By Kevin Brockway, Special to the Sun
INDIANAPOLIS — Former Florida cornerback Quincy Wilson looked at it as a challenge, and an opportunity.
Wilson, in his third year with the Indianapolis Colts, hadn’t played safety since his sophomore year of high school when he was asked to fill in for injured Colts safety Malik Hooker two weeks ago against the Kansas City Chiefs.
Part of his assignment was to cover Kansas City Chiefs All-Pro tight end Travis Kelce.
“I just got in the film room and really studied,” Wilson said.
Wilson held Kelce to just four receptions out of 10 targets, a big factor in the Colts’ 19-13 upset of the Chiefs less than two weeks ago. That performance didn’t surprise Hooker, who said Wilson asked all the right questions about playing the position in the week leading up to the game.
“Seeing how he goes about his business now, how he prepares throughout the week, it’s definitely a huge jump as to how he was his rookie year,” Hooker said. “The guy comes in here, he prepares himself, he actually knows … in some weeks he comes in and helps the whole secondary on what he’s seeing on film, so it makes our job a lot easier.”
Wilson has always been a film junkie, a trait he picked up from his father, former University of Miami and NFL defensive back Chad Wilson. As a result, Wilson has been able to see the field more often this season in nickel and dime coverage packages.
“The coaching staff likes to give me different spots to play every week, so I mean, it’s fine,” Wilson said. “I picked it up pretty well, I’m a fast learner and I enjoy that they put the confidence in me. It gives the confidence that I can learn all of these spots and play them and be able to play wherever they want to plug me in at.”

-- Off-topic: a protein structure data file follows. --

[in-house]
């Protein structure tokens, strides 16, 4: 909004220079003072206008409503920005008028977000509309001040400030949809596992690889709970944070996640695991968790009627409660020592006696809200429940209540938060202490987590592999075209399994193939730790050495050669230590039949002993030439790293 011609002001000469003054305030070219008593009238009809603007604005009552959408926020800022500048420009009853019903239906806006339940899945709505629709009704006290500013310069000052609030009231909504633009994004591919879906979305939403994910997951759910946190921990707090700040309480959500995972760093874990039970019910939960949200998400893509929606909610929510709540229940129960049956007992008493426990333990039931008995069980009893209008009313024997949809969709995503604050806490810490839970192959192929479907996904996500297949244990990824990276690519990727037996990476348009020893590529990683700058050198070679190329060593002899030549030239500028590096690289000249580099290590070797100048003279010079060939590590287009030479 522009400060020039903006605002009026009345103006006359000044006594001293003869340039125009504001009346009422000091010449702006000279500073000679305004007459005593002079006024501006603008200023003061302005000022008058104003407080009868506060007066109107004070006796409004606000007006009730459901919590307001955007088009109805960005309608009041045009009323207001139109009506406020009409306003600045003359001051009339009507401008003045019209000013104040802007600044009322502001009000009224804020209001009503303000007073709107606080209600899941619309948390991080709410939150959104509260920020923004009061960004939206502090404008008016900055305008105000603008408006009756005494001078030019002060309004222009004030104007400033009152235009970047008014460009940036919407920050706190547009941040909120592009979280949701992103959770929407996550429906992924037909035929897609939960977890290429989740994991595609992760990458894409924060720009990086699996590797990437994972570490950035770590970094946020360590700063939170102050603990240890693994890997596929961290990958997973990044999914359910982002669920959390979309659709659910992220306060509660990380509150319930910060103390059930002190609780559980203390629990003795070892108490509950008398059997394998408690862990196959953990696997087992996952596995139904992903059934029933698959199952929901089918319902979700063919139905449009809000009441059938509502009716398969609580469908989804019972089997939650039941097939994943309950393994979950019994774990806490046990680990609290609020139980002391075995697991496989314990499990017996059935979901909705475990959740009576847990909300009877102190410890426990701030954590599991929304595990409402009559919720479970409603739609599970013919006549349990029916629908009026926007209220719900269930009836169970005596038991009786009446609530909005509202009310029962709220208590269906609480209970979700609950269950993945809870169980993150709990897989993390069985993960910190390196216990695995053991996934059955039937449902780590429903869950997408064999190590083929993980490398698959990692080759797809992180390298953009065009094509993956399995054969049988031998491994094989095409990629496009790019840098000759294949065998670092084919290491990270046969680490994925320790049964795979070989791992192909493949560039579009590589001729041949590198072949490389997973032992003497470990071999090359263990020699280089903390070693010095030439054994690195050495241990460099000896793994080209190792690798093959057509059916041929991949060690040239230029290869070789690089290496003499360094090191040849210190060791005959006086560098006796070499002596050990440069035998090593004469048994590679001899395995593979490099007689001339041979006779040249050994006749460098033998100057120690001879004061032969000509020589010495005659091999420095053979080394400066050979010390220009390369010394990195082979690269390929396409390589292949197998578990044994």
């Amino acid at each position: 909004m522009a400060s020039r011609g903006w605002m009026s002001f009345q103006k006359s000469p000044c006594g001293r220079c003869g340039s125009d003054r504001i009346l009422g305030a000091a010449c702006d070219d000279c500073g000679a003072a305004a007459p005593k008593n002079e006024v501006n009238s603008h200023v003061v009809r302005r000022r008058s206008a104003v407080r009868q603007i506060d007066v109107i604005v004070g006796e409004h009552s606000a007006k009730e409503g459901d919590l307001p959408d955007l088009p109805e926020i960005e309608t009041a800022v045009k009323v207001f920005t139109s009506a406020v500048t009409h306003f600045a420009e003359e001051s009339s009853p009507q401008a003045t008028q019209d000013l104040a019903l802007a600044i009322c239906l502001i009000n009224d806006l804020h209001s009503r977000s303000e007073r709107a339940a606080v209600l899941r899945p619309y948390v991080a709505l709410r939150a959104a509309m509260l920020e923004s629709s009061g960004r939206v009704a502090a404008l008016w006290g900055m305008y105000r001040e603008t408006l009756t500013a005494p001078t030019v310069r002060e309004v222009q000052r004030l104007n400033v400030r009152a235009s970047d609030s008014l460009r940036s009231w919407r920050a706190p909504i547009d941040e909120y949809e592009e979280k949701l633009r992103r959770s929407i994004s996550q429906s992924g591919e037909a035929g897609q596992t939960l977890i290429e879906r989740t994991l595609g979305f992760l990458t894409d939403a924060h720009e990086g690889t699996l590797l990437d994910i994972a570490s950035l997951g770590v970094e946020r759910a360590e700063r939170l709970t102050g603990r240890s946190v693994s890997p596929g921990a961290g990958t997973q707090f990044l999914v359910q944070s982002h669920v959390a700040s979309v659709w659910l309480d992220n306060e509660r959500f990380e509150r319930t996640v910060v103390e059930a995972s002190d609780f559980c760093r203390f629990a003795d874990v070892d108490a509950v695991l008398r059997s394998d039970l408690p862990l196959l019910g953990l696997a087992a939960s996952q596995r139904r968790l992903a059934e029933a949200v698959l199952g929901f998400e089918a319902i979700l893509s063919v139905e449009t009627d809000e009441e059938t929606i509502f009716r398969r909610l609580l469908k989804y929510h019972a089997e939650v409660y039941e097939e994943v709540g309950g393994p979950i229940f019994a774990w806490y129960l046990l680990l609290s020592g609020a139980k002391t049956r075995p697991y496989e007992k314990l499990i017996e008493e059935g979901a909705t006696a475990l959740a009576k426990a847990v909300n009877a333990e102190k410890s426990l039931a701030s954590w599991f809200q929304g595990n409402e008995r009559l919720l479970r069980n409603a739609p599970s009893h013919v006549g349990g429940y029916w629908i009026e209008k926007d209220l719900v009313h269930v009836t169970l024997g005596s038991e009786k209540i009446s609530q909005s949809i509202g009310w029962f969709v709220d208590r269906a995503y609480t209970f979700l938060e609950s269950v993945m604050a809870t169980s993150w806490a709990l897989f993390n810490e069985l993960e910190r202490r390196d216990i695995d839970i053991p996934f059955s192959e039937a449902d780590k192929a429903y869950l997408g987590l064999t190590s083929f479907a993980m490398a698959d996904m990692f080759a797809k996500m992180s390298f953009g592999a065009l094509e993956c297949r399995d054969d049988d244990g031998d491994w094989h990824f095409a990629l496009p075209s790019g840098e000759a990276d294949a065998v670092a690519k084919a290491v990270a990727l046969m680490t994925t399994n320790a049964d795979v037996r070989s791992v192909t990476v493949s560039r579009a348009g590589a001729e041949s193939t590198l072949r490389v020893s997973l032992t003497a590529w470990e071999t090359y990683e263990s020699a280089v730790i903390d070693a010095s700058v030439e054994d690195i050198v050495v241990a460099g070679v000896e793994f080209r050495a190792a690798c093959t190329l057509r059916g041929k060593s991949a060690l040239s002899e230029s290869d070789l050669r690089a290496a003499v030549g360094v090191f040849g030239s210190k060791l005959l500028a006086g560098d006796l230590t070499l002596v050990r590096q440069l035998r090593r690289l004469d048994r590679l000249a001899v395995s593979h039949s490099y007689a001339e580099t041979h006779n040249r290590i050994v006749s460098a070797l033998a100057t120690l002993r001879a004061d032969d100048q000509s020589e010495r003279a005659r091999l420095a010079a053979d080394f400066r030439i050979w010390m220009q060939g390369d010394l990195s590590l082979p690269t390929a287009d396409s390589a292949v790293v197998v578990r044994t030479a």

Off the field, Wilson has learned to adjust to the slower pace and different climate in Indiana compared to his native Florida. He saw snow for the first time during his rookie year when the Colts played through a blizzard against the Buffalo Bills. Snowy days in Indiana haven’t caused too much of a hassle so far.
“Luckily, I live in a neighborhood where they come shovel it, and get it out of the driveway before in the morning, so I was all right, I don’t have to worry about that,” Wilson said. “And I have a garage so I don’t have to pick any ice off the windshield or any of that good stuff.”
Wilson said he still follows the Gators closely and his younger brother, Marco, who was bounced back from a torn ACL last season to regain his starting job at cornerback. Wilson said he and Marco talk at least once a week, often comparing notes on how they are preparing for games.
“I’m probably more excited than he is just to watch every Saturday,” Wilson said. “So it’s been fun, racing home after the mock games to hurry up and turn on the TV to see them play. So it’s a joy every Saturday. I can’t wait to watch them play.”
As Marco went through his rehabilitation process last year, Wilson said he and his father both helped keep his spirits up.
“He definitely leaned on us a lot because I was the only one who was really playing last year,” Wilson said. “It’s hard to watch other people play when you are injured and you just want to be out there so much. I just kept his head in there and told him going through this injury is going to make you more mentally strong and more prepared to make you go out there and just dominate because of what you’ve been through.”
Wilson said despite last week’s loss at LSU, he thinks second-year Gators coach Dan Mullen has the Gators going in the right direction.
“The offense really surprised me last week, they put up all of those points, it was basically a shootout with LSU,” Wilson said. “They are moving in the right direction and it’s fun to watch.”
Hooker, who has roomed with Wilson on road trips and in training camps throughout his career, recalled one day when Wilson was a rookie and showed up to practice wearing two pairs of sweats and three shirts and a hoodie on a 60-degree day. He’s given him advice on buying snow tires. Hooker said Wilson is a tidy roommate.
“Quincy is neat, he’s a pretty boy I would say, he’s got to get up, get his hair all ready, all of that stuff,” Hooker said. “He’s a pretty boy outside of football, but on the football field he’s tough, hard-nosed, smart.”